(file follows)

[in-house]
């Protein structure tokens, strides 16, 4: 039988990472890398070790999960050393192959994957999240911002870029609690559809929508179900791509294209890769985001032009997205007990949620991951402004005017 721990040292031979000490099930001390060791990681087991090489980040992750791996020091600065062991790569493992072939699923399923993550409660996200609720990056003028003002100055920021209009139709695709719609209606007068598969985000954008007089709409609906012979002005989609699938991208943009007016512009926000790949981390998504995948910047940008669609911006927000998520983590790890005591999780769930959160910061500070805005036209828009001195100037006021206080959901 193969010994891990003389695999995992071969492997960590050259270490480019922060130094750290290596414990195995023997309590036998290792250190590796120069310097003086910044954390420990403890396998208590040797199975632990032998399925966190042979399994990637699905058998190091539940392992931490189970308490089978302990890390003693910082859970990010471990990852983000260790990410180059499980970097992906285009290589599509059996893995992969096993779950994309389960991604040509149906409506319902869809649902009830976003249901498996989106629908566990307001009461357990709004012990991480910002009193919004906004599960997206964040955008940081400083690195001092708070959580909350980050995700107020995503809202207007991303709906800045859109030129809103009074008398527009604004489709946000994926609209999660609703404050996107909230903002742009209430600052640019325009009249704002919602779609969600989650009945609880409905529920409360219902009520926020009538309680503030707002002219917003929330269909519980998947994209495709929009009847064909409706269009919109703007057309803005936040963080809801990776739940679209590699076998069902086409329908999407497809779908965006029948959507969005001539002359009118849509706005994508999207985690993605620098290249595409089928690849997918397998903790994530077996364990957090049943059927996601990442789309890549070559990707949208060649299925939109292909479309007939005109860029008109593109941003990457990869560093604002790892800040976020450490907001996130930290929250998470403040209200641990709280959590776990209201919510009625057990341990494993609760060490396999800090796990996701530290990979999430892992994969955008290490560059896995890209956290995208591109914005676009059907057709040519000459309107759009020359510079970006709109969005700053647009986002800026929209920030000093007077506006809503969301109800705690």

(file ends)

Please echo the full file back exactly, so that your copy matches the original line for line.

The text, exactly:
[in-house]
């Protein structure tokens, strides 16, 4: 039988990472890398070790999960050393192959994957999240911002870029609690559809929508179900791509294209890769985001032009997205007990949620991951402004005017 721990040292031979000490099930001390060791990681087991090489980040992750791996020091600065062991790569493992072939699923399923993550409660996200609720990056003028003002100055920021209009139709695709719609209606007068598969985000954008007089709409609906012979002005989609699938991208943009007016512009926000790949981390998504995948910047940008669609911006927000998520983590790890005591999780769930959160910061500070805005036209828009001195100037006021206080959901 193969010994891990003389695999995992071969492997960590050259270490480019922060130094750290290596414990195995023997309590036998290792250190590796120069310097003086910044954390420990403890396998208590040797199975632990032998399925966190042979399994990637699905058998190091539940392992931490189970308490089978302990890390003693910082859970990010471990990852983000260790990410180059499980970097992906285009290589599509059996893995992969096993779950994309389960991604040509149906409506319902869809649902009830976003249901498996989106629908566990307001009461357990709004012990991480910002009193919004906004599960997206964040955008940081400083690195001092708070959580909350980050995700107020995503809202207007991303709906800045859109030129809103009074008398527009604004489709946000994926609209999660609703404050996107909230903002742009209430600052640019325009009249704002919602779609969600989650009945609880409905529920409360219902009520926020009538309680503030707002002219917003929330269909519980998947994209495709929009009847064909409706269009919109703007057309803005936040963080809801990776739940679209590699076998069902086409329908999407497809779908965006029948959507969005001539002359009118849509706005994508999207985690993605620098290249595409089928690849997918397998903790994530077996364990957090049943059927996601990442789309890549070559990707949208060649299925939109292909479309007939005109860029008109593109941003990457990869560093604002790892800040976020450490907001996130930290929250998470403040209200641990709280959590776990209201919510009625057990341990494993609760060490396999800090796990996701530290990979999430892992994969955008290490560059896995890209956290995208591109914005676009059907057709040519000459309107759009020359510079970006709109969005700053647009986002800026929209920030000093007077506006809503969301109800705690």